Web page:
Monday, 22 November 2010

Hawfinches at Blackwater Arboretum

Up until yesterday I'd only ever seen one Hawfinch and that was way back in January 2009 at Felbrigg Hall in Norfolk. I really wanted to see more and although there'd been a couple of sightings in Devon in the last few days I decided it would be better to go to a site where they are almost a certainty; Blackwater Arboretum in the New Forest. The birds come in to the arboretum and also the trees on the surrounding Rhinefield Ornamental Drive to roost but before disappearing into the dense foliage of the enormous conifers they sit out on the topmost twigs, preen and survey their surroundings. We arrived at a few minutes past 2 o'clock walked through the gates into the arboretum and within about thirty seconds Bun had spotted our first Hawfinch. We saw seven or eight in total, there were seven birds in one tree at one point too. By 3.20pm they appeared to have all gone to roost as it was a particularly dull afternoon. I had only planned the visit for yesterday because the forecast had been for a fine afternoon with plenty of blue sky. That didn't happen though. Typical! Another quality forecast from the Met Office. It was only disappointing from a photography point of view though because you could see the birds well and the scope views were superb. The problem was that with the birds showing in the top-most-tippy-top twigs of the tallest trees it didn't matter how beautifully they posed they were always horribly backlit. I had a stab at it anyway though. I just can't help myself! I'll definitely be going back on a sunnier day because it's a wonderful place, as well as the Hawfinches we saw Crossbills, Lesser Redpolls, Siskins and Bramblings. There are Lesser Spotted Woodpeckers too. Allegedly. Then there're the trees themselves, some of the tallest and oldest Douglas Firs in the country grow here along with several Giant Redwoods (Wellingtonia) and Coast Redwoods. We didn't get to see the tallest trees because the trail was closed due to Rhododendron clearing after an outbreak of Sudden Oak Death.
The entrance track to Blackwater Arboretum .
 You can see all the lovely orange fencing marking the out of bounds areas.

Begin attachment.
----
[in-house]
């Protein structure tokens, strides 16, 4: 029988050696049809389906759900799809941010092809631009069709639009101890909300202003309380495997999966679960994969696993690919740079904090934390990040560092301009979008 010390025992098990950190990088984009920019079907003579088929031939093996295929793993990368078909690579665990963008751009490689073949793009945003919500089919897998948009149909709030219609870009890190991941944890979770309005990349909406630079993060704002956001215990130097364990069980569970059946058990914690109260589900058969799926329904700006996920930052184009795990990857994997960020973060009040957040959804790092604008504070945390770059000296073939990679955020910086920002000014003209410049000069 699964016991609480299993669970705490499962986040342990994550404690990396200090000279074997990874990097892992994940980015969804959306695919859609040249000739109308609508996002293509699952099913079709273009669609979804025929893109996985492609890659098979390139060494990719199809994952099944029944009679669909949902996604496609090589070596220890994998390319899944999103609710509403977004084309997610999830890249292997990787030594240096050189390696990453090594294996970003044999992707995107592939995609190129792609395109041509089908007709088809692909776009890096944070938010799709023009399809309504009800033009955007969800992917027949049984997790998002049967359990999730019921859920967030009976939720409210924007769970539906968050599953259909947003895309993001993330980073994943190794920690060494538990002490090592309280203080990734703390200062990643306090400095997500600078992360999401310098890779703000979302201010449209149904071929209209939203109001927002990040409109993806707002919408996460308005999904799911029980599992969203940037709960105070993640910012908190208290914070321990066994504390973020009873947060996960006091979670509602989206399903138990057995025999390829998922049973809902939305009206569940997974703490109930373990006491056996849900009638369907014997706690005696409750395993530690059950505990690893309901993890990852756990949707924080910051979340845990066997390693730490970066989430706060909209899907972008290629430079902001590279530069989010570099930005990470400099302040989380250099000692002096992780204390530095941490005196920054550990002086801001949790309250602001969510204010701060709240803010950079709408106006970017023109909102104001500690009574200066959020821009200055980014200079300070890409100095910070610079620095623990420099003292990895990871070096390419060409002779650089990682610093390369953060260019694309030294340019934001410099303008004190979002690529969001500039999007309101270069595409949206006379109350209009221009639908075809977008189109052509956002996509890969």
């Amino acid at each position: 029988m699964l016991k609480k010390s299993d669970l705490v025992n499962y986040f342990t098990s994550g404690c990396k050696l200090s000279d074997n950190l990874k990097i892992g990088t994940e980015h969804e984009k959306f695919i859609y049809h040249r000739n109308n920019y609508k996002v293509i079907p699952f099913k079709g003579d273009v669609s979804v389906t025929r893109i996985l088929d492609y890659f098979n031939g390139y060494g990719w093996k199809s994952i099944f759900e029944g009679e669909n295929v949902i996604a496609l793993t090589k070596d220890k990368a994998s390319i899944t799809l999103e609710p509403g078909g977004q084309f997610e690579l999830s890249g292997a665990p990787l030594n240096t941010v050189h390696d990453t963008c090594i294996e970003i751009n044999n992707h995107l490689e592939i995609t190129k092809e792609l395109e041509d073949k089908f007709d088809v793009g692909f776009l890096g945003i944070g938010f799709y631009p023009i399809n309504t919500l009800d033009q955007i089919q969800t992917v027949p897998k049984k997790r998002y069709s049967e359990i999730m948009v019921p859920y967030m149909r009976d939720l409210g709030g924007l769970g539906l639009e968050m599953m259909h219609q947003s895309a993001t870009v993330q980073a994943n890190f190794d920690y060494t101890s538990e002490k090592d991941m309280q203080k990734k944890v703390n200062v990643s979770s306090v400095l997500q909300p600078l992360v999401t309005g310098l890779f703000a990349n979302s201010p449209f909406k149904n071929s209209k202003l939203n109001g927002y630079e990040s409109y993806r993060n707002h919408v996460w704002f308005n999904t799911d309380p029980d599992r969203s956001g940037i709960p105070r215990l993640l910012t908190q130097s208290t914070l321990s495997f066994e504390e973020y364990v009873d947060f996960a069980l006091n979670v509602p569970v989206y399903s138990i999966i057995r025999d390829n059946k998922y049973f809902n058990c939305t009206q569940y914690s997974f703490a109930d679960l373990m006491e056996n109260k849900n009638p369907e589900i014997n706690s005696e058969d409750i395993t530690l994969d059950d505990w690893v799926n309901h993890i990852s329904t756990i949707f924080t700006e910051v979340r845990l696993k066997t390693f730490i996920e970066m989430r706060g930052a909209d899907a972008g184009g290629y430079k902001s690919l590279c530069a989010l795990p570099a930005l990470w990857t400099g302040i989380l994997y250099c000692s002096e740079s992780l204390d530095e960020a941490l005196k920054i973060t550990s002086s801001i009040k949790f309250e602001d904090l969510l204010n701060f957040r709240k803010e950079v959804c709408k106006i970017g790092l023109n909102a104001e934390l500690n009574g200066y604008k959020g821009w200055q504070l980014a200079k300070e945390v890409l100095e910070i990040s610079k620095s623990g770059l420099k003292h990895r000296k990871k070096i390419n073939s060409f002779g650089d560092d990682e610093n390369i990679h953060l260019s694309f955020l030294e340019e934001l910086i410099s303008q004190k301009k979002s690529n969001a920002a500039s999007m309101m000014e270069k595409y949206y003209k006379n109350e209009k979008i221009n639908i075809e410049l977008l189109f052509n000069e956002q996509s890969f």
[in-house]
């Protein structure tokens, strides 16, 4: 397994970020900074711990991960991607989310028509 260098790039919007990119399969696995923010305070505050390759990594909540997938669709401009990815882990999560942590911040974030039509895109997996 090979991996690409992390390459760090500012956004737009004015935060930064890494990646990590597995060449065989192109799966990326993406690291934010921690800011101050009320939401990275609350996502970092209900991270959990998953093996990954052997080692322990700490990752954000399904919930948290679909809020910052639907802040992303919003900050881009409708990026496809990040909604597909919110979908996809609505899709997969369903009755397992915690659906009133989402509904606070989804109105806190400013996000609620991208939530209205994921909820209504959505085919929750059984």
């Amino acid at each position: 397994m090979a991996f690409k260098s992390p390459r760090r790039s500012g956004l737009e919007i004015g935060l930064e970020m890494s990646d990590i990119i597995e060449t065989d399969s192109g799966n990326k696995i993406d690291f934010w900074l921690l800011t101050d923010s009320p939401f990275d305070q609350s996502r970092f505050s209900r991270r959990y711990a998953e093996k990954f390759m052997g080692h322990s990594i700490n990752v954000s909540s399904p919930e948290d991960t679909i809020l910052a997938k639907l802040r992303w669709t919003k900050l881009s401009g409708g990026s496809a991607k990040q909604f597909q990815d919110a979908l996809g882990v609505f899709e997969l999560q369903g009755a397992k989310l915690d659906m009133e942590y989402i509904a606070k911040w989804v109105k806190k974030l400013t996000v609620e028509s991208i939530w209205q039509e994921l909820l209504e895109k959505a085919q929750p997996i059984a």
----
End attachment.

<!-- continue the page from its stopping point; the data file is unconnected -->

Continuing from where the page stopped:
The three people in the distance beyond Bun are also birders, of which there were surprisingly few on site. Seven I think including us. There were scores of non-birding visitors though it's an extremely popular spot.

Typical views of the the birds in the top of a Douglas Fir.
(actual views were clearer than these naff photos would suggest, but you get the idea)
Coast Redwood
Apparently this tree is over 80ft tall! 
Just a tiddler then, because that makes it around 300ft shorter than the tallest Coast Redwood in California!

Here's the rest of it along with a taller specimen alongside.
This appeared to be one of the Hawfinches' favourite trees, with seven in it at one stage. There are two in it in this photo I've over-sharpened them so that they stand out if you view the full size photo. 
Closer view of the bottom bird. This was digiscoped from the same vantage point. Amazing reach! 

Because I didn't get the photos I'd have liked it gives me the perfect excuse to give another airing to the one I took in Norfolk  almost two years ago. I can still vividly remember the excitement and sheer joy of seeing my first Hawfinch especially so when looking at this photo.

Another remarkably uneventful dog-walk today, few birds seen and nothing of particular note. This afternoon I also popped 'next door' to have a look around the harbour. Just the one Common Sandpiper on show here catching and eating Ragworms although they seemed to be attempting to fight back!

This Ragworm kept wrapping itself around the birds bill, but it was eventually swallowed. I couldn't get an un-blurred shot as my camera simply isn't fast enough to cope with movement in the poor light we had this afternoon. Fortunately though after swallowing this tricky customer the bird had a bit of a rest....I grabbed my chance.

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